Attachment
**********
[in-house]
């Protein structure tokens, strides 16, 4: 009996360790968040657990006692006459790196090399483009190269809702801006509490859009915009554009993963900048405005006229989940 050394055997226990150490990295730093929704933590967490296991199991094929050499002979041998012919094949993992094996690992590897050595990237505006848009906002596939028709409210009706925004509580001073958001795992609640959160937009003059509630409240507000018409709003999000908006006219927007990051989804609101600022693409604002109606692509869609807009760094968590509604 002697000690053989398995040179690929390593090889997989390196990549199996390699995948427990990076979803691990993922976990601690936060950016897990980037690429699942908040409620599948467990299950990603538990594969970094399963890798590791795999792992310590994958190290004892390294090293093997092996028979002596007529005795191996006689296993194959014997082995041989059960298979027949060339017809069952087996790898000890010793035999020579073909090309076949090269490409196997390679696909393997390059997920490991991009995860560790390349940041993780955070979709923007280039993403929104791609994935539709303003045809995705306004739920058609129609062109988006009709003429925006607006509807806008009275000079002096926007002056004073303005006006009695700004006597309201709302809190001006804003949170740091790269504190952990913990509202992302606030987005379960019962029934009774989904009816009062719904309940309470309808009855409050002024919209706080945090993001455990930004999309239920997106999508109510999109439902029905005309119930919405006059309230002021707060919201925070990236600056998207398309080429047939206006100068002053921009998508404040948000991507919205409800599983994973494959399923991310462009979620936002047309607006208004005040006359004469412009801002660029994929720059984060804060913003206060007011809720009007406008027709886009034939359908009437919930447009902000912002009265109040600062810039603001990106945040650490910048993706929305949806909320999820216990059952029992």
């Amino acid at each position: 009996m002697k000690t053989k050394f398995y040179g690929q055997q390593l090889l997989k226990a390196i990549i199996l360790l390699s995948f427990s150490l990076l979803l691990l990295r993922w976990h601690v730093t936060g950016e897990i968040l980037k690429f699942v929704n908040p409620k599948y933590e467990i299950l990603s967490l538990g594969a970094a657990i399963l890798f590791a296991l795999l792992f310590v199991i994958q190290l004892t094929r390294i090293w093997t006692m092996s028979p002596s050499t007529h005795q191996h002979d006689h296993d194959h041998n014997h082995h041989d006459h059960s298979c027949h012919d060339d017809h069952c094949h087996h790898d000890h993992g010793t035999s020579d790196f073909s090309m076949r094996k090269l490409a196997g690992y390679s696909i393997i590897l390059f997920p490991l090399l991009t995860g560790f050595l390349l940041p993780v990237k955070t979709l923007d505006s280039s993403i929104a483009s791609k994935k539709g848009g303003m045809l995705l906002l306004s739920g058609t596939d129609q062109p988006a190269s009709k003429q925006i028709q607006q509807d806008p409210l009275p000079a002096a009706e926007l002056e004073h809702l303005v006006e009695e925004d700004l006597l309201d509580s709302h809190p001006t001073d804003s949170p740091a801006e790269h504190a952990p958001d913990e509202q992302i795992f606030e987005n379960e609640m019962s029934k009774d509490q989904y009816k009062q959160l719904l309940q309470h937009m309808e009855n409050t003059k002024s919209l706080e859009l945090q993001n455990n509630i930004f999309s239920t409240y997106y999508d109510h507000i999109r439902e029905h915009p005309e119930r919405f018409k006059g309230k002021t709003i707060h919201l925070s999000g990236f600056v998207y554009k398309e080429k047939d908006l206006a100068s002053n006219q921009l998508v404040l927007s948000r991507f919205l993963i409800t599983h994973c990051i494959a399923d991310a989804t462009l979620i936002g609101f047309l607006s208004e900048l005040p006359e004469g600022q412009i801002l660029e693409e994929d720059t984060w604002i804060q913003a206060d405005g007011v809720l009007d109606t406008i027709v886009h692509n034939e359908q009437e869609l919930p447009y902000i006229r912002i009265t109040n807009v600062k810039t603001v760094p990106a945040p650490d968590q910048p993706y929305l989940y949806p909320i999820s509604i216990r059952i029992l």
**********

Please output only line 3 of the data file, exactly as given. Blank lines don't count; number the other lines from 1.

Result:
């Amino acid at each position: 009996m002697k000690t053989k050394f398995y040179g690929q055997q390593l090889l997989k226990a390196i990549i199996l360790l390699s995948f427990s150490l990076l979803l691990l990295r993922w976990h601690v730093t936060g950016e897990i968040l980037k690429f699942v929704n908040p409620k599948y933590e467990i299950l990603s967490l538990g594969a970094a657990i399963l890798f590791a296991l795999l792992f310590v199991i994958q190290l004892t094929r390294i090293w093997t006692m092996s028979p002596s050499t007529h005795q191996h002979d006689h296993d194959h041998n014997h082995h041989d006459h059960s298979c027949h012919d060339d017809h069952c094949h087996h790898d000890h993992g010793t035999s020579d790196f073909s090309m076949r094996k090269l490409a196997g690992y390679s696909i393997i590897l390059f997920p490991l090399l991009t995860g560790f050595l390349l940041p993780v990237k955070t979709l923007d505006s280039s993403i929104a483009s791609k994935k539709g848009g303003m045809l995705l906002l306004s739920g058609t596939d129609q062109p988006a190269s009709k003429q925006i028709q607006q509807d806008p409210l009275p000079a002096a009706e926007l002056e004073h809702l303005v006006e009695e925004d700004l006597l309201d509580s709302h809190p001006t001073d804003s949170p740091a801006e790269h504190a952990p958001d913990e509202q992302i795992f606030e987005n379960e609640m019962s029934k009774d509490q989904y009816k009062q959160l719904l309940q309470h937009m309808e009855n409050t003059k002024s919209l706080e859009l945090q993001n455990n509630i930004f999309s239920t409240y997106y999508d109510h507000i999109r439902e029905h915009p005309e119930r919405f018409k006059g309230k002021t709003i707060h919201l925070s999000g990236f600056v998207y554009k398309e080429k047939d908006l206006a100068s002053n006219q921009l998508v404040l927007s948000r991507f919205l993963i409800t599983h994973c990051i494959a399923d991310a989804t462009l979620i936002g609101f047309l607006s208004e900048l005040p006359e004469g600022q412009i801002l660029e693409e994929d720059t984060w604002i804060q913003a206060d405005g007011v809720l009007d109606t406008i027709v886009h692509n034939e359908q009437e869609l919930p447009y902000i006229r912002i009265t109040n807009v600062k810039t603001v760094p990106a945040p650490d968590q910048p993706y929305l989940y949806p909320i999820s509604i216990r059952i029992l």